Justice Department warns Academy over potentially excluding Netflix

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The feud between Netflix and the old Hollywood guard who’d like to exclude the streaming service has a new challenger: the Department of Justice. The head of the DOJ’s antitrust division has sent a letter to the Academy of Motion Pictures and Sciences, which runs the Oscars, warning the organization over potential antitrust violations if it decides to exclude streaming services from future award shows. In the letter obtained by Variety, DOJ antitrust chief Makan Delrahim writes that “in the event that the Academy — an association that includes multiple competitors in its membership — establishes certain eligibility requirements for the Oscars that eliminate competition without procompetitive justification, such conduct may raise antitrust concerns.” Under current Academy rules, a film must screen in Los Angeles theaters for "a qualifying run of at least seven consecutive days, during which period screenings must occur at least three times daily, with at least one screening beginning..

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The feud between Netflix and the old Hollywood guard who’d like to exclude the streaming service has a new challenger: the Department of Justice.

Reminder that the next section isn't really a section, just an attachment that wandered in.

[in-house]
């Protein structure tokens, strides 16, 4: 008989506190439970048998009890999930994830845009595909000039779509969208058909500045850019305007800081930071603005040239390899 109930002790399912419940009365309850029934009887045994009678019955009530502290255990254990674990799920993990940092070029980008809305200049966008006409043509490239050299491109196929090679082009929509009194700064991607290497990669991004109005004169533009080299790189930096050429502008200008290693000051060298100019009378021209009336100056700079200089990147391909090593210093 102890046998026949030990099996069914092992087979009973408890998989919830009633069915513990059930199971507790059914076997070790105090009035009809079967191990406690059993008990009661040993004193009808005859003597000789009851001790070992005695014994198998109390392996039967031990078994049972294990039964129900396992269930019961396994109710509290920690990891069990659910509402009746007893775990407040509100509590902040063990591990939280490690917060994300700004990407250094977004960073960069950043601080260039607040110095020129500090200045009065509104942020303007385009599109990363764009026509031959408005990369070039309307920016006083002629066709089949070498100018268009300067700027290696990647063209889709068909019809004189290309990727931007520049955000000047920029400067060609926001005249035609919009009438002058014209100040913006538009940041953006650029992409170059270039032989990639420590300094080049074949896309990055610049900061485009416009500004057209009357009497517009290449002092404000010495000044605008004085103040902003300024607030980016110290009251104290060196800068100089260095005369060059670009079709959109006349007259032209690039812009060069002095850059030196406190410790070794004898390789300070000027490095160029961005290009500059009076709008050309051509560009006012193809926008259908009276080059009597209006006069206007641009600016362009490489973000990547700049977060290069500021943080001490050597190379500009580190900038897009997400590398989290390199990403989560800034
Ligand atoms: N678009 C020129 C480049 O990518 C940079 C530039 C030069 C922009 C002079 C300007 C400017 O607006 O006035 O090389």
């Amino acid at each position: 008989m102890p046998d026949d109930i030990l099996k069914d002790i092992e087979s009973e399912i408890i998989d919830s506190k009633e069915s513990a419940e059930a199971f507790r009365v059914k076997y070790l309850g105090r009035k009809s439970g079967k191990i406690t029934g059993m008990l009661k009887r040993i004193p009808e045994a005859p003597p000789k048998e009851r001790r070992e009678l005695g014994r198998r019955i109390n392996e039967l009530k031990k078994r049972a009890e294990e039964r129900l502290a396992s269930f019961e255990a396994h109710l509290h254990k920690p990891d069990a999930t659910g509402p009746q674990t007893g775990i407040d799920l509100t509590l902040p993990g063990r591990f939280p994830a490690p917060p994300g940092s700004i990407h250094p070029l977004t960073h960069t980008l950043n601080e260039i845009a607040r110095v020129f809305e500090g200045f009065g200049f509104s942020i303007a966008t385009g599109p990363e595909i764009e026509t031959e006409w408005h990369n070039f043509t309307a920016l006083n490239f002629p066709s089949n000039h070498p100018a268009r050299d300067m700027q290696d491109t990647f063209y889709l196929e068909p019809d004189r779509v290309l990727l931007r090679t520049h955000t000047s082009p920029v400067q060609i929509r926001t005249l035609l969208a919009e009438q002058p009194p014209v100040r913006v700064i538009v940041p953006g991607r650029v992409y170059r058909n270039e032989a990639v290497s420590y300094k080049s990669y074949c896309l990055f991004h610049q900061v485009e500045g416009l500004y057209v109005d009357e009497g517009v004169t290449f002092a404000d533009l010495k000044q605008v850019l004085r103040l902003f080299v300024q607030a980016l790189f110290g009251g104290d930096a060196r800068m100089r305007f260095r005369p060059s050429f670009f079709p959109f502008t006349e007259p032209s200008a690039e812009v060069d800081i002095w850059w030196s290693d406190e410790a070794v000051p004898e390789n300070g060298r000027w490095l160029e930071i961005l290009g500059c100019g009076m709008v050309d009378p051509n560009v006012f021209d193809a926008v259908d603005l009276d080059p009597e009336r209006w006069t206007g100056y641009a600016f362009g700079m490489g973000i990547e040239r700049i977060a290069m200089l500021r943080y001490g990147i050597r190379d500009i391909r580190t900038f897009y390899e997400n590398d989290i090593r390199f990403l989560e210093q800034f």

The head of the DOJ’s antitrust division has sent a letter to the Academy of Motion Pictures and Sciences, which runs the Oscars, warning the organization over potential antitrust violations if it decides to exclude streaming services from future award shows.

In the letter obtained by Variety, DOJ antitrust chief Makan Delrahim writes that “in the event that the Academy — an association that includes multiple competitors in its membership — establishes certain eligibility requirements for the Oscars that eliminate competition without procompetitive justification, such conduct may raise antitrust concerns.”

Under current Academy rules, a film must screen in Los Angeles theaters for "a qualifying run of at least seven consecutive days, during which period screenings must occur at least three times daily, with at least one screening beginning between 6 p.m. and 10 p.m. daily."

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These eligibility requirements have come under fire since Netflix and other streaming services started making Oscar-worthy films and distributing them in theaters for just long enough to be eligible for a nomination. Netflix film Roma, which won an Oscar for best director, best foreign language film and best cinematography at the awards show this year, qualified under those rules.

However, the Oscar eligibility issue really came to a head when Hollywood director Steven Spielberg spoke out against streaming services at the award show in an interview last year.

"I don’t believe that films that are just given token qualifications, in a couple of theaters for less than a week, should qualify for the Academy Award nominations," said the filmmaker behind Jaws, E.T., and Jurassic Park. “Once you commit to a television format, you’re a TV movie.”

Television movies cannot qualify for the Oscars, so Spielberg’s essentially saying these movies should be ineligible to receive a nomination.

Netflix has even hit back at critics online in a tweet defending its films’ eligibility rights.

We’ll soon find out if this award show tif will reach the next level of feuding — possible government intervention — when members of the Academy meet on April 23 for its annual awards rules meeting.

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